Notes on the Coppola DUI CaseJune 10th, 2010 by Chris Henry
Readers commenting on today’s story about Lary Coppola’s court appearance Thursday in Pierce County District Court on DUI charges had questions I will attempt to address, having spoken with DUI defense attorney Linda Callahan.
Callahan has offices in Seattle, Shelton and other Puget Sound locations, and she is the author of the Washington DUI Practice Manual, a tome that is updated annually and referenced by defense attorneys, prosecutors and judges.
Callahan, obviously, could not comment on Coppola’s case specifically. Her responses were to my questions about DUI law in general and a “hypothetical case” (my quote marks).
Mojo7 asked, “Had the police officer actually SEEN him DRIVING or had he just been walking outside his parked car?”
As reporter Josh Farley wrote on May 3, “Shortly after 1:30 a.m., officers found Coppola seated in a silver Mini Cooper, according to Port Orchard police reports.”
The underlying question seems to be, “Is it a crime to be sitting in one’s car in an intoxicated condition?”
“It depends. It can be,” said Clallahan, spoken like a true attorney. “It depends on whether a person is in actual physical control of the car.”
Questions attorneys on both sides might ask to prove or refute the question of control: was there a witness? Was the car running? Was the transmission engaged? And so on.
On one point Clallahan was clear: simply the fact of being in one’s driveway does not put you in the clear of being charged with DUI. Conceivably, she said, one could have attended a party, had a few drinks, driven home without incident, realized one forgot one’s cell phone in the car, went to fetch it, the law pulls up for whatever reason, and, depending on other circumstances and evidence, one could be charged with DUI.
Several people, commenting on the story, suggested Coppola was getting off easy, despite repeated protests he expected no special treatment as a public official.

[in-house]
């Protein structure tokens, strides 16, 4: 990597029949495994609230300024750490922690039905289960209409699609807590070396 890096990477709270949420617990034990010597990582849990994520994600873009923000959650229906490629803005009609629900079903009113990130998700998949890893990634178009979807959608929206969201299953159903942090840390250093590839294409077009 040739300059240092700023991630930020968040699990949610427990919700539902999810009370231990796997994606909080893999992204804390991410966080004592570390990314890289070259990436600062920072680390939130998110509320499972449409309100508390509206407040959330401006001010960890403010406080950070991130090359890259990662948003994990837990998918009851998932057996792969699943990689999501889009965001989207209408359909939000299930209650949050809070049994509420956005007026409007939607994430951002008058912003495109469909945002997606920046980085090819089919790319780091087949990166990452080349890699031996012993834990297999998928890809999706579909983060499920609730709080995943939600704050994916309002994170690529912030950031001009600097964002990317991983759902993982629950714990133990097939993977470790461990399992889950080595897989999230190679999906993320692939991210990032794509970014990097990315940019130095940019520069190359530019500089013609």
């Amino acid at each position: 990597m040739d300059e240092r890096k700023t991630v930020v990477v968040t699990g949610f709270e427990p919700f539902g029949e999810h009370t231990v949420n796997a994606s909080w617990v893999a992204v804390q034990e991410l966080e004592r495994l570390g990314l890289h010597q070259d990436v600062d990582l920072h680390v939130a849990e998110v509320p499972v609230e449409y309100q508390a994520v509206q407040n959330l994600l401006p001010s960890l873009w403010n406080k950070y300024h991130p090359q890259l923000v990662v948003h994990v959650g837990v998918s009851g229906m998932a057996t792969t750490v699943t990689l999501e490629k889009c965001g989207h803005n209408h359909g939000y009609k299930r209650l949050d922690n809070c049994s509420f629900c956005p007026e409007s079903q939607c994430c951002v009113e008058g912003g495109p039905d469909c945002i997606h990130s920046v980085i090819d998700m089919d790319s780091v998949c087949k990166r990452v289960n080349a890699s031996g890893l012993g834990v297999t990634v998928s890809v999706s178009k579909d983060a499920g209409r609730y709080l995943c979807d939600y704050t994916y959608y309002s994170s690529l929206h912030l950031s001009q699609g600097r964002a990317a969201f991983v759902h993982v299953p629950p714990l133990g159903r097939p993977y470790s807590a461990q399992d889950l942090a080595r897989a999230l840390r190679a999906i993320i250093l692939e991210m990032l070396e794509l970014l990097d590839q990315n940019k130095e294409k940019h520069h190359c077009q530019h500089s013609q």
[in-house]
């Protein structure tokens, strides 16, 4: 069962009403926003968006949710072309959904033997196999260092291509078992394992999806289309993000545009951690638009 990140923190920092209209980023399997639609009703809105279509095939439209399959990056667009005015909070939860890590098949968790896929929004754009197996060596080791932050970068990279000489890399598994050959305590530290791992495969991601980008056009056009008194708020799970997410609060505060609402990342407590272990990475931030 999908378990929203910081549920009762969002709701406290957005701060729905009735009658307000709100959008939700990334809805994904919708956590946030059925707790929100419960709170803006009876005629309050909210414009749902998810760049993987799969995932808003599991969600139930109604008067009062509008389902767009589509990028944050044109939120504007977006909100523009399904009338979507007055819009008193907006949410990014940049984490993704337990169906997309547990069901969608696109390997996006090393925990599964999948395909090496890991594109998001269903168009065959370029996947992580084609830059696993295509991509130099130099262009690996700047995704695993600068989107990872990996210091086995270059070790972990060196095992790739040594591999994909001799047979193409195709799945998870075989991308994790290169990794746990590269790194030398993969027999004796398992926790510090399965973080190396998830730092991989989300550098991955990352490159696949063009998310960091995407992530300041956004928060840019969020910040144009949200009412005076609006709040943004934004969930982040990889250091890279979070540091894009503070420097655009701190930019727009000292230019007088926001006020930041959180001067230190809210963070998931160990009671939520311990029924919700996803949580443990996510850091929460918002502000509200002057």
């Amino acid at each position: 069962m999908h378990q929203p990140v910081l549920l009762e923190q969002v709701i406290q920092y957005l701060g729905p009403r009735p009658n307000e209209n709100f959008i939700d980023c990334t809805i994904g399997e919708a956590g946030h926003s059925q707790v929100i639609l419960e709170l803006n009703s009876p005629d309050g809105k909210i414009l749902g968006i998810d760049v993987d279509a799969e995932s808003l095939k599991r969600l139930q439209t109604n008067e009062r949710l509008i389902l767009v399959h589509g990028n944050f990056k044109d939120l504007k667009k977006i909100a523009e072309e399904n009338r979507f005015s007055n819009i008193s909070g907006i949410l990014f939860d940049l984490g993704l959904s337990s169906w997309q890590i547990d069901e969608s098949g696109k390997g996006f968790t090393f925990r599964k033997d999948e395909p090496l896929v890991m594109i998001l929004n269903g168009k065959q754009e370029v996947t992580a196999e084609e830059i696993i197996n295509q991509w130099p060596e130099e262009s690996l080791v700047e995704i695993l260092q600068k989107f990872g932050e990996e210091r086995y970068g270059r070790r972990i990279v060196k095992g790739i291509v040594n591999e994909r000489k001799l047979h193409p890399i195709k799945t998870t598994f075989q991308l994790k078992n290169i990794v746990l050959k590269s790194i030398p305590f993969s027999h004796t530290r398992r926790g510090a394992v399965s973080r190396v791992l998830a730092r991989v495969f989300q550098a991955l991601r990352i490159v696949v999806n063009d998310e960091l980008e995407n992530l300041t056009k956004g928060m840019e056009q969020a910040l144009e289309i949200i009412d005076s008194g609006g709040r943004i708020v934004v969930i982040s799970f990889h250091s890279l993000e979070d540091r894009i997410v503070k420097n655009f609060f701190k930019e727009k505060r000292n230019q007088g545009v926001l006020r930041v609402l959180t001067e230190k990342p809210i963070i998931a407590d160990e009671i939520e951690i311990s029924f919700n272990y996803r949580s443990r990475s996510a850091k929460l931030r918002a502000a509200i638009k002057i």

To recap, the hypothetical defendant I described to Callahan has no criminal history or prior driving offenses.
The defendant pleaded not guilty to the DUI charge but agreed to a “pretrial diversion,” which is an agreement between the prosecutor and the defendant.
Under conditions of the diversion, the defendant agreed:
1. To undergo a chemical dependency evaluation, attend a drug and alcohol information class and listen to a DUI victims’ panel.
2. He must pay $866 in court costs, a $200 bench probation fee and $150 to the Washington State Patrol for its emergency response the night of the incident.
3. The defendant is to remain clear of any violations for two years, at which time the charge will be reduced to first-degree negligent driving (that’s why he’s not pleading guilty to the DUI).
4. The judge did not require the defendant to have an interlock device on his car.
5. His not prohibited from drinking, but the judge advised the defendant to “be very careful about any use of alcohol.”
In a case like this, Callahan said, “That is a standard disposition. That is not a special case scenario.”
Clallahan specifically remarked on the standard-ness of a couple aspects of the judge’s ruling, including the diversion itself for a first-time offender and the lack of an interlock requirement.
The hypothetical defendant, as court records showed, had already completed several terms of the diversion agreement, including the chemical dependency evaluation. If the evaluation had shown the subject was an alcoholic or had a problem with alcohol, an interlock device unquestionably would have been required, Callahan said.
As for condition 5, allowing for reasonable alcohol consumption, Callahan said that, too, was typical in a hypothetical case like this. The prosecutor would have been able to review results of the drug and alcohol evaluation before refraining from adding a total prohibition on consumption. If the assessment of a defendant shows they have a problem with alcohol, such a prohibition is a given, Callahan said.
On a final note, the diversion is an agreement between the prosecutor and the defendant; it is the judge’s role to accept or reject it.
Chris Henry, reporter